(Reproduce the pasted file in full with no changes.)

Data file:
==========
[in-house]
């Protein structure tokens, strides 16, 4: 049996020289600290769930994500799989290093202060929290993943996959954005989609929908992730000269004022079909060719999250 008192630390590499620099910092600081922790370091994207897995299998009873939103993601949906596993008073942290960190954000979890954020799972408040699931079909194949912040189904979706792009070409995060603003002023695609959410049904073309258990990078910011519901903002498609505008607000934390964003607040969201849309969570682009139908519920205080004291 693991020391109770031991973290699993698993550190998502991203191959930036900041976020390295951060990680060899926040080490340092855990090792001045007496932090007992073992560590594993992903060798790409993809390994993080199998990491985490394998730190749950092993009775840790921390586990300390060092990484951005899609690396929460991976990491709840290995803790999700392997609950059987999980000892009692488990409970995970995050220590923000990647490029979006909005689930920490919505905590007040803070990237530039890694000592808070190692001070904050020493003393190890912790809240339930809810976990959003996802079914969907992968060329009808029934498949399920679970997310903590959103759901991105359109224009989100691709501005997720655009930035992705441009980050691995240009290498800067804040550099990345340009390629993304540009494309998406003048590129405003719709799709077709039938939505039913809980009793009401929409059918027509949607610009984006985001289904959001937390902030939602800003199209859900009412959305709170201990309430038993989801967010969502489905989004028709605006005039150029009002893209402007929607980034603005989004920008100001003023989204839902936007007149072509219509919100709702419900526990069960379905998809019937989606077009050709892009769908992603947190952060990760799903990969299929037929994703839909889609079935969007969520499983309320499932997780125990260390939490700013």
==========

[in-house]
């Protein structure tokens, strides 16, 4: 049996020289600290769930994500799989290093202060929290993943996959954005989609929908992730000269004022079909060719999250 008192630390590499620099910092600081922790370091994207897995299998009873939103993601949906596993008073942290960190954000979890954020799972408040699931079909194949912040189904979706792009070409995060603003002023695609959410049904073309258990990078910011519901903002498609505008607000934390964003607040969201849309969570682009139908519920205080004291 693991020391109770031991973290699993698993550190998502991203191959930036900041976020390295951060990680060899926040080490340092855990090792001045007496932090007992073992560590594993992903060798790409993809390994993080199998990491985490394998730190749950092993009775840790921390586990300390060092990484951005899609690396929460991976990491709840290995803790999700392997609950059987999980000892009692488990409970995970995050220590923000990647490029979006909005689930920490919505905590007040803070990237530039890694000592808070190692001070904050020493003393190890912790809240339930809810976990959003996802079914969907992968060329009808029934498949399920679970997310903590959103759901991105359109224009989100691709501005997720655009930035992705441009980050691995240009290498800067804040550099990345340009390629993304540009494309998406003048590129405003719709799709077709039938939505039913809980009793009401929409059918027509949607610009984006985001289904959001937390902030939602800003199209859900009412959305709170201990309430038993989801967010969502489905989004028709605006005039150029009002893209402007929607980034603005989004920008100001003023989204839902936007007149072509219509919100709702419900526990069960379905998809019937989606077009050709892009769908992603947190952060990760799903990969299929037929994703839909889609079935969007969520499983309320499932997780125990260390939490700013």